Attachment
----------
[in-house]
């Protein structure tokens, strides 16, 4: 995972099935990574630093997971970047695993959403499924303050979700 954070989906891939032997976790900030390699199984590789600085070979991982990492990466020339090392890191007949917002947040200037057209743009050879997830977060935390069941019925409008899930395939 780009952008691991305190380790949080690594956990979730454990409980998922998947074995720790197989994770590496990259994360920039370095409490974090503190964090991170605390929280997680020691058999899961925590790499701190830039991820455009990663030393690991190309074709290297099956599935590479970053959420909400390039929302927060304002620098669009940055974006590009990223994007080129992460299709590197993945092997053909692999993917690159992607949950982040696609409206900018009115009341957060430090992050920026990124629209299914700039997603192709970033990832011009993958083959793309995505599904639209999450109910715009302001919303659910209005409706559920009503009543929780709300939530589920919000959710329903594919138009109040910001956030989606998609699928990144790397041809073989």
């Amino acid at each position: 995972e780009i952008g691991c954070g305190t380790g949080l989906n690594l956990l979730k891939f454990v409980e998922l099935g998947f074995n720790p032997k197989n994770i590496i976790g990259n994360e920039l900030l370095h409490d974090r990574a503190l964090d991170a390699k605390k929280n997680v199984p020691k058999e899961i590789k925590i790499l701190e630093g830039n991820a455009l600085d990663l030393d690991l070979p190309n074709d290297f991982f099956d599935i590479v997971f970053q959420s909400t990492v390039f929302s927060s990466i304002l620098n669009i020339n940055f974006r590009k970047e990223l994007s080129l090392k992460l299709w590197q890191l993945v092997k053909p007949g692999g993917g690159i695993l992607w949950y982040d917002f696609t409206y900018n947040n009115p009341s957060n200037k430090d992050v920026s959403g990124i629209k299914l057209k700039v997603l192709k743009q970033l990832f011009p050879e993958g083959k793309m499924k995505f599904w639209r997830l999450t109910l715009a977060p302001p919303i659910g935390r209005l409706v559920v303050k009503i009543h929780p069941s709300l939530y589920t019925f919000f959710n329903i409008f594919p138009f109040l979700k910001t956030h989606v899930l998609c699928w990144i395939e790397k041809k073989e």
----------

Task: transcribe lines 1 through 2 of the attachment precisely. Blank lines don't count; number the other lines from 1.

[in-house]
């Protein structure tokens, strides 16, 4: 995972099935990574630093997971970047695993959403499924303050979700 954070989906891939032997976790900030390699199984590789600085070979991982990492990466020339090392890191007949917002947040200037057209743009050879997830977060935390069941019925409008899930395939 780009952008691991305190380790949080690594956990979730454990409980998922998947074995720790197989994770590496990259994360920039370095409490974090503190964090991170605390929280997680020691058999899961925590790499701190830039991820455009990663030393690991190309074709290297099956599935590479970053959420909400390039929302927060304002620098669009940055974006590009990223994007080129992460299709590197993945092997053909692999993917690159992607949950982040696609409206900018009115009341957060430090992050920026990124629209299914700039997603192709970033990832011009993958083959793309995505599904639209999450109910715009302001919303659910209005409706559920009503009543929780709300939530589920919000959710329903594919138009109040910001956030989606998609699928990144790397041809073989």